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Mark Moxon's Travel Writing

French Polynesia: Amanu

The pass into Amanu
The pass at the entrance to Amanu

The ocean passage from the Gambier Islands to the atoll of Amanu – some four days' travel north-northwest to where the large atoll Hao dominates the map – was as uncomfortable as I thought it would be. I only lost one meal to the fish, and we didn't get hit by any storms, but having already done one hugely unpleasant ocean passage (and a particularly long one too, judging by the reaction of the other yachties in Rikitea) I wasn't exactly keen on doing any more.

Navigating the Pass

St Paul's Cathedral, Amanu
St Paul's Cathedral, Amanu

«Non, la bas c'est la passe deuxième,» said Marerenui, shaking his long-hair and looking for all the world like a Polynesian Shaggy temporarily without his Scooby Doo. «Vous voulez la première; c'est deux kilometres au sud.»

A beautiful beach on Amanu
Everywhere you look on Amanu it's as pretty as a picture postcard

Marerenui to the Rescue

Marerenui and Laurent
Marerenui (left) and Laurent

That's when the speedboat came planing over the surf, pounding along with three brown-skinned natives bouncing up and down in a synchronised dance that's instantly familiar to anyone who has witnessed insane driving on tropical islands. We flagged them down, and in broken French I asked them about the pass. Marerenui, Angelo and Laurent were to turn into our saviours.

Amanu harbour
Sleepy Amanu harbour

Amanuan Hospitality

Mark relaxing in paradise
Relaxing in paradise

We showered and hit the sack for a couple of hours' rest, but I was rudely awoken after an hour by the arrival of another boat, this time heralding another type of native: the Gimme-Something. Most of the locals we'd met so far had been incredibly kind, handing out fruit and advice freely and not expecting anything in return. The Gimme-Something, however, equates 'yacht' with 'rich American' and pays a visit to see what he can get. The two Gimmes who turned up, with a young son in tow, enjoyed the tour of the boat I gave them in pidgin French, declined the offer of une tasse du café, and after some idle banter revealed their mission.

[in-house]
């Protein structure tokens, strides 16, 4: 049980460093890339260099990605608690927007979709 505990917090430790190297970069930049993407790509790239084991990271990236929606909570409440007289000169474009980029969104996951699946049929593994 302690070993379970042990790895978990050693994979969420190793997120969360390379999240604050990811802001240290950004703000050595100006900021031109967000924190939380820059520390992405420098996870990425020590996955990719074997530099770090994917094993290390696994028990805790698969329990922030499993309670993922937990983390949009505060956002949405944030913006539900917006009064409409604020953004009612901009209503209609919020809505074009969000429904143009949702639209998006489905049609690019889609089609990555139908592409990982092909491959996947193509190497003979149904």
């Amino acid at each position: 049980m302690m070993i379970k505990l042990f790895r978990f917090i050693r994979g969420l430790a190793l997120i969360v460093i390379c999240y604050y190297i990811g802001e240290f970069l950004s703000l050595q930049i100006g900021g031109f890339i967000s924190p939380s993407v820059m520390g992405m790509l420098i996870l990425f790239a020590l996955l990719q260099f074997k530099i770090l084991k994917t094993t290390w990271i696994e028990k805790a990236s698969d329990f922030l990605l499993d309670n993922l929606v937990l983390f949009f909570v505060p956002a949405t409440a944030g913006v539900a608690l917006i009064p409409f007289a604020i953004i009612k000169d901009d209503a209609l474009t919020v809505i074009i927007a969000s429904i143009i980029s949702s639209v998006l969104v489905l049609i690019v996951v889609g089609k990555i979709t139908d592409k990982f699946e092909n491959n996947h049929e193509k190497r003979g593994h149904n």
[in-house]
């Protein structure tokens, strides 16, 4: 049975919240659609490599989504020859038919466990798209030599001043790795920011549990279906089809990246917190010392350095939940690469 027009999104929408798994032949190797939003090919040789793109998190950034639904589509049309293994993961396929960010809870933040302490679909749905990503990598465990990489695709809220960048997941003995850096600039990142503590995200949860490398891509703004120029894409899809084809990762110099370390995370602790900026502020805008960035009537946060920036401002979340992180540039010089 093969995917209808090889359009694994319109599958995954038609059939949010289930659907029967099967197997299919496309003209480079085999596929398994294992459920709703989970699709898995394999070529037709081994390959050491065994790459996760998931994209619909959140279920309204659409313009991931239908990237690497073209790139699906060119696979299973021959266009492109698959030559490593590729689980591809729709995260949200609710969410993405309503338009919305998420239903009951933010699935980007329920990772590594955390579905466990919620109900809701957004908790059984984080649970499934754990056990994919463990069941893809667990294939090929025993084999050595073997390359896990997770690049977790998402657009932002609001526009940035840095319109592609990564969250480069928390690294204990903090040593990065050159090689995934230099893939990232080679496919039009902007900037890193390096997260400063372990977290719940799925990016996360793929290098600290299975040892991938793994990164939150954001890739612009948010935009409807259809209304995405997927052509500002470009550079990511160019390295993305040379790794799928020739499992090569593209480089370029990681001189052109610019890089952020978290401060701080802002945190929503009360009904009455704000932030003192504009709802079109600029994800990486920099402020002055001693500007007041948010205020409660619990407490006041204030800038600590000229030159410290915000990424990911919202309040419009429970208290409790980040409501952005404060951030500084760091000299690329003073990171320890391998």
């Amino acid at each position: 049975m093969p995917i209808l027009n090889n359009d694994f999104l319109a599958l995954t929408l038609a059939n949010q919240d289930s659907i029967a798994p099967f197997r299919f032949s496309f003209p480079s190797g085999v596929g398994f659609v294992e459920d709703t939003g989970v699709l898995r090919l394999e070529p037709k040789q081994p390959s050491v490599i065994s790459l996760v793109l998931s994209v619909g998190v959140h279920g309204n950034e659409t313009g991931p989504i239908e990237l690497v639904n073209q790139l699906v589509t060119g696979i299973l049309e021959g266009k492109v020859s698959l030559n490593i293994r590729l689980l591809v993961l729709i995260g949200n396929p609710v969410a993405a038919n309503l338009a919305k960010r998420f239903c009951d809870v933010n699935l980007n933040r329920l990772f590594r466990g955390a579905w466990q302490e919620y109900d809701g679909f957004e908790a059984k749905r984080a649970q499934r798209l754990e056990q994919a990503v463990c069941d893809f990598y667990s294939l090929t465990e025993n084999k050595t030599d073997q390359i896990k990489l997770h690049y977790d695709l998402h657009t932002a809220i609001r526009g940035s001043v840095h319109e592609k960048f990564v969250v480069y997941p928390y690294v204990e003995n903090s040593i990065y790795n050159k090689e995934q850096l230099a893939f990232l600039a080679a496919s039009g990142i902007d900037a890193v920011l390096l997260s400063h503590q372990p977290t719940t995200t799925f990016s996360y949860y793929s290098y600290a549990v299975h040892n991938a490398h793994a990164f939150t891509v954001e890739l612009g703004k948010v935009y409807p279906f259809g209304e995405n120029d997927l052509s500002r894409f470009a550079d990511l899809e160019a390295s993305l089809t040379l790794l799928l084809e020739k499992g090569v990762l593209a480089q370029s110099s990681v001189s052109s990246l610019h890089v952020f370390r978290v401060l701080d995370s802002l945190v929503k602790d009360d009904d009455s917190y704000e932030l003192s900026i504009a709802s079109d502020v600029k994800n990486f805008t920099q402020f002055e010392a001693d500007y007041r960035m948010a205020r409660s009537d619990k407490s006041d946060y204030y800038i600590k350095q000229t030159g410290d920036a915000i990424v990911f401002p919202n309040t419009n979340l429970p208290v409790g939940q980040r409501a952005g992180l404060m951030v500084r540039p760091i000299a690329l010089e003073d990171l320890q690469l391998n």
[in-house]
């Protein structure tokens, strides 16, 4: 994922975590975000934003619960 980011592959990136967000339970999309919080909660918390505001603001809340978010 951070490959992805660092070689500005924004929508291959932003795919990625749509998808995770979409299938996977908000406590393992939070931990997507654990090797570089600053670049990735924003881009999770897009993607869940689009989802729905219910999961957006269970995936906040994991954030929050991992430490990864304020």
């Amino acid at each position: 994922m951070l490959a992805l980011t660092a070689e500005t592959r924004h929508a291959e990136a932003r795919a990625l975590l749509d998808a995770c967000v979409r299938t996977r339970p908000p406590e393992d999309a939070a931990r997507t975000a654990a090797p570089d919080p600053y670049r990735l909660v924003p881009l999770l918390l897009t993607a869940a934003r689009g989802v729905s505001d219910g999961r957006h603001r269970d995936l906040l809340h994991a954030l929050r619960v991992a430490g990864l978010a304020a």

Fumbling in French

It soon became apparent that my French was pretty poor and I understood only a little, though luckily Hinano, Marerenui's wife, spoke much clearer and simplistic French than the men, probably because she was used to talking to her kiddies. Still, the French that I did have was enough for basic communication, and with a few simple inventions I managed to turn the language into my own communications tool.

Coconuts drying in the sun, on their way to becoming copra
Harvested coconuts drying in the sun, on their way to becoming copra
Rob standing by broken bottles on Amanu
Captain Rob on Amanu; the brown shapes near his feet are broken bottles

Saying Goodbye to Amanu

A coconut palm forest
Amanu is covered in coconut palms

Our final day on Amanu was a perfect example of the extreme kindness of the Amanuans. Marerenui, finding out that it was our last day, invited us to dinner again, laying on a wonderful spread of poisson cru (raw bonito in vinegar, quite a delicacy), chicken, rice, pasta, coconut milk and entertainment.